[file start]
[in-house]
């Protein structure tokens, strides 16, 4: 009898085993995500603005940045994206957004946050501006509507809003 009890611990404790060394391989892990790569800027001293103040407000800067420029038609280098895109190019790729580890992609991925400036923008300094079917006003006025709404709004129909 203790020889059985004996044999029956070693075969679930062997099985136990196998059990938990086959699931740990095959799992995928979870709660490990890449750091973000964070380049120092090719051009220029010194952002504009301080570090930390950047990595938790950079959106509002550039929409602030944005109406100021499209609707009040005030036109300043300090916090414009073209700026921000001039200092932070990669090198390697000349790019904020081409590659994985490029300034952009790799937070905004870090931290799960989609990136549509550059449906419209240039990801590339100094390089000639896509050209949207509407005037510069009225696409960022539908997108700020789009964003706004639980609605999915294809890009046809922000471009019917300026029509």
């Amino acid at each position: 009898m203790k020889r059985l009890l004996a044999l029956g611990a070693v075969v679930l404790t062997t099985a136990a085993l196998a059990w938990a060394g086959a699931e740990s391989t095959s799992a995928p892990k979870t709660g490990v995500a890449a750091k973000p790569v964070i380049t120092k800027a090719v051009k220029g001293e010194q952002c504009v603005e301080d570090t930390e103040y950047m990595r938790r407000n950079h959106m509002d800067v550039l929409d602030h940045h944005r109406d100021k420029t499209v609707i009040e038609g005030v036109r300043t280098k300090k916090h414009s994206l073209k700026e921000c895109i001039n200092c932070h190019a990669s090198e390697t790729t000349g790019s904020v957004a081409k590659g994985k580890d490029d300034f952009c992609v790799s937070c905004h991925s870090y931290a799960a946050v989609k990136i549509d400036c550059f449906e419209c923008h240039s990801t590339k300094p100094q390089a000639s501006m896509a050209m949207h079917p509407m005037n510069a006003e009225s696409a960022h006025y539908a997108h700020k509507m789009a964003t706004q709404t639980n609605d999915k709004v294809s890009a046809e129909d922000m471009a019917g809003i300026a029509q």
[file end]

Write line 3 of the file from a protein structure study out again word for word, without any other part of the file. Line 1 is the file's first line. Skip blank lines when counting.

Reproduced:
């Amino acid at each position: 009898m203790k020889r059985l009890l004996a044999l029956g611990a070693v075969v679930l404790t062997t099985a136990a085993l196998a059990w938990a060394g086959a699931e740990s391989t095959s799992a995928p892990k979870t709660g490990v995500a890449a750091k973000p790569v964070i380049t120092k800027a090719v051009k220029g001293e010194q952002c504009v603005e301080d570090t930390e103040y950047m990595r938790r407000n950079h959106m509002d800067v550039l929409d602030h940045h944005r109406d100021k420029t499209v609707i009040e038609g005030v036109r300043t280098k300090k916090h414009s994206l073209k700026e921000c895109i001039n200092c932070h190019a990669s090198e390697t790729t000349g790019s904020v957004a081409k590659g994985k580890d490029d300034f952009c992609v790799s937070c905004h991925s870090y931290a799960a946050v989609k990136i549509d400036c550059f449906e419209c923008h240039s990801t590339k300094p100094q390089a000639s501006m896509a050209m949207h079917p509407m005037n510069a006003e009225s696409a960022h006025y539908a997108h700020k509507m789009a964003t706004q709404t639980n609605d999915k709004v294809s890009a046809e129909d922000m471009a019917g809003i300026a029509q």